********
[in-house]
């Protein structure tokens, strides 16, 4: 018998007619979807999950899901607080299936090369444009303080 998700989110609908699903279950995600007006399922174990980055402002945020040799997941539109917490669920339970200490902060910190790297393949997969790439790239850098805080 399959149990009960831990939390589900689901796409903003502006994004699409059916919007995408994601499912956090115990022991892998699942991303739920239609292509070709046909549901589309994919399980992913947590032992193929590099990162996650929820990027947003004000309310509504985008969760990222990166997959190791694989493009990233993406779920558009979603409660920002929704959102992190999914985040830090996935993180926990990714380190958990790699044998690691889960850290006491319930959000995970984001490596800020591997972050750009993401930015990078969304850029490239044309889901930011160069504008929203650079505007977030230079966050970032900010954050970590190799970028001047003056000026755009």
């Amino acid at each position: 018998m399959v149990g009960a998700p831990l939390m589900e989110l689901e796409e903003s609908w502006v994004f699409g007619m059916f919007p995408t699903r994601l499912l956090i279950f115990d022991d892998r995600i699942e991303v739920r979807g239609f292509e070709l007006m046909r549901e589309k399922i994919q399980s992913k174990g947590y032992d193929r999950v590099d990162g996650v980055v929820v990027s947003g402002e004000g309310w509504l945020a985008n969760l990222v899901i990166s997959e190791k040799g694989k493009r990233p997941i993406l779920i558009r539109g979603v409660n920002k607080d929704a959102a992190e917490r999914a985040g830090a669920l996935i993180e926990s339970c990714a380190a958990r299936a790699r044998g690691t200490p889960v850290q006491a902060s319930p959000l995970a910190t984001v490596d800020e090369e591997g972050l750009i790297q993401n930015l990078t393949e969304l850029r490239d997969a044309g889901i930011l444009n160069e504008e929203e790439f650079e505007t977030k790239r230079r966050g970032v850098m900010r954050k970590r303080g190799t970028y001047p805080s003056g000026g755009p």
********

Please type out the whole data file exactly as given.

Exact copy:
[in-house]
């Protein structure tokens, strides 16, 4: 018998007619979807999950899901607080299936090369444009303080 998700989110609908699903279950995600007006399922174990980055402002945020040799997941539109917490669920339970200490902060910190790297393949997969790439790239850098805080 399959149990009960831990939390589900689901796409903003502006994004699409059916919007995408994601499912956090115990022991892998699942991303739920239609292509070709046909549901589309994919399980992913947590032992193929590099990162996650929820990027947003004000309310509504985008969760990222990166997959190791694989493009990233993406779920558009979603409660920002929704959102992190999914985040830090996935993180926990990714380190958990790699044998690691889960850290006491319930959000995970984001490596800020591997972050750009993401930015990078969304850029490239044309889901930011160069504008929203650079505007977030230079966050970032900010954050970590190799970028001047003056000026755009």
């Amino acid at each position: 018998m399959v149990g009960a998700p831990l939390m589900e989110l689901e796409e903003s609908w502006v994004f699409g007619m059916f919007p995408t699903r994601l499912l956090i279950f115990d022991d892998r995600i699942e991303v739920r979807g239609f292509e070709l007006m046909r549901e589309k399922i994919q399980s992913k174990g947590y032992d193929r999950v590099d990162g996650v980055v929820v990027s947003g402002e004000g309310w509504l945020a985008n969760l990222v899901i990166s997959e190791k040799g694989k493009r990233p997941i993406l779920i558009r539109g979603v409660n920002k607080d929704a959102a992190e917490r999914a985040g830090a669920l996935i993180e926990s339970c990714a380190a958990r299936a790699r044998g690691t200490p889960v850290q006491a902060s319930p959000l995970a910190t984001v490596d800020e090369e591997g972050l750009i790297q993401n930015l990078t393949e969304l850029r490239d997969a044309g889901i930011l444009n160069e504008e929203e790439f650079e505007t977030k790239r230079r966050g970032v850098m900010r954050k970590r303080g190799t970028y001047p805080s003056g000026g755009p």